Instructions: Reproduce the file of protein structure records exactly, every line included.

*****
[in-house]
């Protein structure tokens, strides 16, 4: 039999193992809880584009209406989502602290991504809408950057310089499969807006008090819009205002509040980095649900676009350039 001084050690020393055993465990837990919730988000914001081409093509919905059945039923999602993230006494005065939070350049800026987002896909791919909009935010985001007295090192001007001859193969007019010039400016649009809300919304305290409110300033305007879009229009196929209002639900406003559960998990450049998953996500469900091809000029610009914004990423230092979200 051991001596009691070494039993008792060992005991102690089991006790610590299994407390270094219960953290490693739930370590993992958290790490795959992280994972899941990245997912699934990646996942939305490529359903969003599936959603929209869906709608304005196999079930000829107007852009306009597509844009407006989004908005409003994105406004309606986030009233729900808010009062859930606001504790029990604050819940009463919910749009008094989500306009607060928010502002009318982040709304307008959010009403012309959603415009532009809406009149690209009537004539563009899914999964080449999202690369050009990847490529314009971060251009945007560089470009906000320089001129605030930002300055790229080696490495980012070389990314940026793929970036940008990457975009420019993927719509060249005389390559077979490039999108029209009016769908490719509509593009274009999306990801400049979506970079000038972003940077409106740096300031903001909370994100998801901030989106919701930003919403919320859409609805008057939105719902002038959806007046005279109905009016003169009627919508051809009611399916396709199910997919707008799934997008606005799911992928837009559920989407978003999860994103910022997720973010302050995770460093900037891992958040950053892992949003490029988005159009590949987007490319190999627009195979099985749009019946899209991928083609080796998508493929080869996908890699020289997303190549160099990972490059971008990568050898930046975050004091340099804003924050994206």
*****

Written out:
[in-house]
């Protein structure tokens, strides 16, 4: 039999193992809880584009209406989502602290991504809408950057310089499969807006008090819009205002509040980095649900676009350039 001084050690020393055993465990837990919730988000914001081409093509919905059945039923999602993230006494005065939070350049800026987002896909791919909009935010985001007295090192001007001859193969007019010039400016649009809300919304305290409110300033305007879009229009196929209002639900406003559960998990450049998953996500469900091809000029610009914004990423230092979200 051991001596009691070494039993008792060992005991102690089991006790610590299994407390270094219960953290490693739930370590993992958290790490795959992280994972899941990245997912699934990646996942939305490529359903969003599936959603929209869906709608304005196999079930000829107007852009306009597509844009407006989004908005409003994105406004309606986030009233729900808010009062859930606001504790029990604050819940009463919910749009008094989500306009607060928010502002009318982040709304307008959010009403012309959603415009532009809406009149690209009537004539563009899914999964080449999202690369050009990847490529314009971060251009945007560089470009906000320089001129605030930002300055790229080696490495980012070389990314940026793929970036940008990457975009420019993927719509060249005389390559077979490039999108029209009016769908490719509509593009274009999306990801400049979506970079000038972003940077409106740096300031903001909370994100998801901030989106919701930003919403919320859409609805008057939105719902002038959806007046005279109905009016003169009627919508051809009611399916396709199910997919707008799934997008606005799911992928837009559920989407978003999860994103910022997720973010302050995770460093900037891992958040950053892992949003490029988005159009590949987007490319190999627009195979099985749009019946899209991928083609080796998508493929080869996908890699020289997303190549160099990972490059971008990568050898930046975050004091340099804003924050994206």